Archive for February, 2011

Knicks 91, Heat 86

Posted: February 28, 2011 in Knicks

Wow!
After a dumbfounding loss to the Cavaliers Friday night, the Knicks rebounded in a big way tonight with an impressive victory over the Miami Heat.
And the Knicks won with defense, a rarity in the Mike D’Antoni era. Down the stretch, the Knicks played like they wanted it more, hitting huge shots and coming up with big stops.
Chauncey Billups, who was almost an afterthought in the big Carmelo deal, continues to show what a tremendous floor general can do for a team. He’s a leader, and he nailed a huge three to give the Knicks the lead with a minute left.
Amare Stoudemire cemented the win with a huge rejection of LeBron James in the closing seconds, a great play during crunch time.
The Knicks really showed me something tonight, as it looked like they would get blown out early. The Heat raced to a 15-point lead in the second quarter before Billups nailed a three to start a nice Knicks comeback just before halftime. Bill Walker’s three capped a 16-0 run to give the Knicks a 52-51 lead at the break. From there, the game went back and forth until the exciting final minute. A fun game to watch, a win the Knicks hopefully can build from.

Advertisements

Knicks 114, Bucks 108

Posted: February 24, 2011 in Knicks

The Carmelo Anthony era for the Knicks began on a positive note, as Melo scored 27 points and grabbed 10 rebounds to help New York top Milwaukee tonight at the Garden.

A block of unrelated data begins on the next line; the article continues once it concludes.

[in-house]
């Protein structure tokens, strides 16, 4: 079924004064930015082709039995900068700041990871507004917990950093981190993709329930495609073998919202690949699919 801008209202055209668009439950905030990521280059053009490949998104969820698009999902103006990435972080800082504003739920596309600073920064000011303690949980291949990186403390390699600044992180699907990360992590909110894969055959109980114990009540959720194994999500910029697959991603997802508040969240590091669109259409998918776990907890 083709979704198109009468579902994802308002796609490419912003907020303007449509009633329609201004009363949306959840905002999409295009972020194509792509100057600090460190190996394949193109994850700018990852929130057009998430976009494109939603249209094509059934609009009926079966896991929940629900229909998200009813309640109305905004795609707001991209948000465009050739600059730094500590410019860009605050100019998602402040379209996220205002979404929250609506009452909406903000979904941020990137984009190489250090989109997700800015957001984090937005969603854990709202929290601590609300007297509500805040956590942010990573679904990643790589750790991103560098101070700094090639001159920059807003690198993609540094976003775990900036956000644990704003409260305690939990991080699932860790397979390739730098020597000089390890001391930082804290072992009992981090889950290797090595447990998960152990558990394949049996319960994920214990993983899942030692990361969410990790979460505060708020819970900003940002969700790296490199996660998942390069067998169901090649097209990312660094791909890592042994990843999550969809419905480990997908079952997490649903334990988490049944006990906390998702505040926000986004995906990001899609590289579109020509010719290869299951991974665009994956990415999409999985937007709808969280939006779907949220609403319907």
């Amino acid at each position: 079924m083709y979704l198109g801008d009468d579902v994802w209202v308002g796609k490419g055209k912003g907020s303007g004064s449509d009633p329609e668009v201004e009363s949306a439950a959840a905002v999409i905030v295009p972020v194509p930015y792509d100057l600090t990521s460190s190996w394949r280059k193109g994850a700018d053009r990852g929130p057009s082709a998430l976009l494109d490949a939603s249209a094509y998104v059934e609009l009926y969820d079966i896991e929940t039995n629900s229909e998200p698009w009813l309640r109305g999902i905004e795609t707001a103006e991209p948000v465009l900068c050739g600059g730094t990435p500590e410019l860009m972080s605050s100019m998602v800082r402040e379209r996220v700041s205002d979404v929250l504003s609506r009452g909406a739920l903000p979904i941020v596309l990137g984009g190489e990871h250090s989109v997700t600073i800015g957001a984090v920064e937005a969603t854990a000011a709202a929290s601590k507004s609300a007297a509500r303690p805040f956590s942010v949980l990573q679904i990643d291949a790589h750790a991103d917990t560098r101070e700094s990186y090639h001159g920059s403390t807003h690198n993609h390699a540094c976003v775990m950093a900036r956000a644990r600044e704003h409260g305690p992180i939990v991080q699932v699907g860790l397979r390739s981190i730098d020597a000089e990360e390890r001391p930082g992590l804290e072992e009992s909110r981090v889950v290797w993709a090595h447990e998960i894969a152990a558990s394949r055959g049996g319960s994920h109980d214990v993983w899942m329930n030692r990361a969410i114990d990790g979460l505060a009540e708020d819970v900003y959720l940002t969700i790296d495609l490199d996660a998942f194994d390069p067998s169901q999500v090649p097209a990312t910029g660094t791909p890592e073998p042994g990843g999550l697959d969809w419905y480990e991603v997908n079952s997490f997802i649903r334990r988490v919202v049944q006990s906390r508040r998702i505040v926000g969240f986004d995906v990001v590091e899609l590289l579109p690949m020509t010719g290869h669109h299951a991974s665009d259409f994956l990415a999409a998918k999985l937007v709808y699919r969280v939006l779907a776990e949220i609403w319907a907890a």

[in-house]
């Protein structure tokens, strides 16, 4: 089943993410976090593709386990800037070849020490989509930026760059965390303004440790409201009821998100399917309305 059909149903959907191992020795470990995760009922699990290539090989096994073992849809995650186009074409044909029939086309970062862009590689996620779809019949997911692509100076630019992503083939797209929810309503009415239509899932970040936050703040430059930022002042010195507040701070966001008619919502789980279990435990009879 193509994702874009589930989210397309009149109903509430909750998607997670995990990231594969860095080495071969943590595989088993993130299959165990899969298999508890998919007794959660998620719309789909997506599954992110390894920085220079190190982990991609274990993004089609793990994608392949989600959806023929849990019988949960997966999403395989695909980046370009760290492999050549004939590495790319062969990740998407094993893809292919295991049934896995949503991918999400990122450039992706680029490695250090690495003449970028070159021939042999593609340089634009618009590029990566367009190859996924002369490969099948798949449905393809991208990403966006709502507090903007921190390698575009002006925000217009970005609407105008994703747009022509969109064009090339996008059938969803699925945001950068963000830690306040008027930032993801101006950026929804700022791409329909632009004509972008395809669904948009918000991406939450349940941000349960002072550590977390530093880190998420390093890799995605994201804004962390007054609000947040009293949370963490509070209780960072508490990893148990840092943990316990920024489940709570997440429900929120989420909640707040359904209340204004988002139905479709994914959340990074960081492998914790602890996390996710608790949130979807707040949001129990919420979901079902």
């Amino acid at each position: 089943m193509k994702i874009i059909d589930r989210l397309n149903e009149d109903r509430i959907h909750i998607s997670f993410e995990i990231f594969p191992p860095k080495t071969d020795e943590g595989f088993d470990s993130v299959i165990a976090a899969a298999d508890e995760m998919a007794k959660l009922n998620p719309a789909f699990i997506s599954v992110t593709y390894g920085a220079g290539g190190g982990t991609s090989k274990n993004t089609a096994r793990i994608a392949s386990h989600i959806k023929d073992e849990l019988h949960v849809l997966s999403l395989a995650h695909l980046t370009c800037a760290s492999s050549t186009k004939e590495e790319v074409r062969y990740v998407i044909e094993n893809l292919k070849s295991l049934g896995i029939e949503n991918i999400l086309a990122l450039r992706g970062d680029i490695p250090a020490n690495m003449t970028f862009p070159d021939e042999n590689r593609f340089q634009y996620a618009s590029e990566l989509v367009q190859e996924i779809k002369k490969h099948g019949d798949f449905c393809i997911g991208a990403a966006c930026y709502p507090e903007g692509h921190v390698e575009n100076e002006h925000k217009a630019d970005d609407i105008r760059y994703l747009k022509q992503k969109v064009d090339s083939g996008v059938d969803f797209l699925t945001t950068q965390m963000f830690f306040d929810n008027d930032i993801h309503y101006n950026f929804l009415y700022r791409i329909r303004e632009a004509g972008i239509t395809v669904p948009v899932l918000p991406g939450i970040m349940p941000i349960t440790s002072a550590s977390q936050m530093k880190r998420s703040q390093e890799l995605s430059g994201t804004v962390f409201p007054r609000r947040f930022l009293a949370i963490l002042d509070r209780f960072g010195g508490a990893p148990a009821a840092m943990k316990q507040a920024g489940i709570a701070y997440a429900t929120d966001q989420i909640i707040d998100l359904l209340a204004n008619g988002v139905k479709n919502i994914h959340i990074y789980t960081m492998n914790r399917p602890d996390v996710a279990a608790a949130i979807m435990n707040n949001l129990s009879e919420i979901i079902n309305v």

Melo came out a bit tight (as one would expect) and wasn’t that efficient offensively (10-25 shooting) but when the chips were down, he made the big shots. Melo scored 11 points in the fourth quarter, including a few key buckets when Milwaukee had trimmed the Knicks’ lead.
Not to be forgotten in this trade was the addition of Chauncey Billups. The veteran standout had a great Knicks debut, scoring 21 points and dishing out eight assists to go along with six boards. He went 12 for 12 from the foul line. The guy is just money when you need a big shot or key free throws. Amar’e fouled out tonight and also drew another technical. One more tech and he misses a game. He scored 19 points, and it’s going to take some time for he and Melo to get on the same page.
Tonight’s X factor was definitely Toney Douglas, who scored a game-high 23 off the bench on 10 of 12 shooting.